Radioactive diamond batteries are more convenient, because they have a much longer lifespan than conventional batteries. If they can be developed into a universal battery, like NDB Inc. proposes, we could end up with smartphone batteries that last much longer than the life of the smartphone, and we could simply change the battery from one phone to the next, much as we now transfer the SIM card.

However, the diamond betavoltaics developed by Arkenlight won't go that far.The company is working on designs that stack up lots of their carbon-14 betabatteries into cells. To provide high power discharge, each cell could be accompanied by a small supercapacitor, which could offer an excellent quick-discharge capability.

However, this radioactive material also has a lifespan of more than 5000 years. If that radiation were to leak out of the device ingaseous form, it could be a problem. That's where the diamonds come in. In the diamond formation, the C-14 is a solid, so it can't be extracted and absorbed by a living being.

The United Kingdom Atomic Energy Authority (UKAEA) calculated that 100 pounds (approximately 45 kg) of carbon-14 could allow the fabrication of millions of long-duration diamond-based batteries. These batteries could also reduce the costs of nuclear waste storage.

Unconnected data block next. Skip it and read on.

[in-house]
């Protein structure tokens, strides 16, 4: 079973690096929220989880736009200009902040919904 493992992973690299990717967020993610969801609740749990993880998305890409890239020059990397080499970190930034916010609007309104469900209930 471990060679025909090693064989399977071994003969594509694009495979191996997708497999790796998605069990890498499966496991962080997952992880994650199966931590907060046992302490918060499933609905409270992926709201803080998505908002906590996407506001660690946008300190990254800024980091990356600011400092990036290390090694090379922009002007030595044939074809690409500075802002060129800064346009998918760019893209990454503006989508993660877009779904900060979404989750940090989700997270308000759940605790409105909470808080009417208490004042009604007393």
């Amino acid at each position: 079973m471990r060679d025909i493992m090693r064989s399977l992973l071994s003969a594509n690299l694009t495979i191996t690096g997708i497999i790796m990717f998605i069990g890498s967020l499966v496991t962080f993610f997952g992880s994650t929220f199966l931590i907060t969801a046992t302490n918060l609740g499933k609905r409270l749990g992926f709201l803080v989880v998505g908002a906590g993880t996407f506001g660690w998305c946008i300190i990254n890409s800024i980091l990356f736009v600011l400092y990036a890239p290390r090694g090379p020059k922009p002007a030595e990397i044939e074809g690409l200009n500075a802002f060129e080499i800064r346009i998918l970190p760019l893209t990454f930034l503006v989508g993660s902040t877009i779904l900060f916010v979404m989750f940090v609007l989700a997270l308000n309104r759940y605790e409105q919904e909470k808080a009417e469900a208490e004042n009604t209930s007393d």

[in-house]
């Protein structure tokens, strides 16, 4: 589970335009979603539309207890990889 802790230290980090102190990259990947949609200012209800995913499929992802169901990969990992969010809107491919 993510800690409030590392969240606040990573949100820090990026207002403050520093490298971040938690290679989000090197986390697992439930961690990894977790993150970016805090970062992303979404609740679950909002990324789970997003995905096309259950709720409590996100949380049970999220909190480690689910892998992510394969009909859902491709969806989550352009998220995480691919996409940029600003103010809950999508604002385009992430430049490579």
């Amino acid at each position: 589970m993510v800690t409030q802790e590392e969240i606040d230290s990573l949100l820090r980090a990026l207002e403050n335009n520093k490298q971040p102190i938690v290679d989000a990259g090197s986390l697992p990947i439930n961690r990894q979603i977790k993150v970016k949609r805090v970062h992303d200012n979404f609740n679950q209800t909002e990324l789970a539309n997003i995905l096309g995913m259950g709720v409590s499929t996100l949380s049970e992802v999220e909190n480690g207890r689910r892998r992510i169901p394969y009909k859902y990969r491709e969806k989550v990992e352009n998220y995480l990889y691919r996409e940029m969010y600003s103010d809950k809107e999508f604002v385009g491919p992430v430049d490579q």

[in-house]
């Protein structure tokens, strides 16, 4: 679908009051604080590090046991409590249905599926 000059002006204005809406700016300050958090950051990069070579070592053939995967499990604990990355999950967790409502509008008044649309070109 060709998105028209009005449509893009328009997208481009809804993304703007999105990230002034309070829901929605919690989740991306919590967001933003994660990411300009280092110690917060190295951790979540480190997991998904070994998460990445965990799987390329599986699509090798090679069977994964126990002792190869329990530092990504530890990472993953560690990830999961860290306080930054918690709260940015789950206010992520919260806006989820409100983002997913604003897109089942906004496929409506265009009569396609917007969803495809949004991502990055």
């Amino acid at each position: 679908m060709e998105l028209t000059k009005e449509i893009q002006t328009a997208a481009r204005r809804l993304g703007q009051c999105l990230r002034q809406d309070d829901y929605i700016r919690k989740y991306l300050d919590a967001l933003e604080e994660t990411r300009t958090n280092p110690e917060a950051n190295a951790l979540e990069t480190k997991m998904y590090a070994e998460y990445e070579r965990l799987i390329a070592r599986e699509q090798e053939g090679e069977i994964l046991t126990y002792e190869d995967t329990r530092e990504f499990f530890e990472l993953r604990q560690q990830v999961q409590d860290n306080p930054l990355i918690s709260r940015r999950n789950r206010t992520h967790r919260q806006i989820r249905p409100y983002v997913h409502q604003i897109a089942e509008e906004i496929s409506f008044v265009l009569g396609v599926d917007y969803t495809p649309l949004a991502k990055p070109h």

University of Bristol researcher Professor Tom Scott told Nuclear Energy Insider that,By removing the Carbon-14 from irradiated graphite directly from the reactor, this would make the remaining waste products less radioactive and therefore easier to manage and dispose of. Cost estimates for disposing of the graphite waste are 46,000 pounds ($60,000) per cubic meter for Intermediate Level Waste [ILW] and 3,000 pounds ($4,000) per cubic meter for Low-Level Waste [LLW]."

Dont all these features make them one of the best options for the sustainable future that we need? Well have to wait and see if the manufacturers can find a way of dealing with production costs and low energy output, and get their diamond-based batteries onto the market cost-effectively and accessibly.

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Are Radioactive Diamond Batteries the Solution to Nuclear Waste? - Interesting Engineering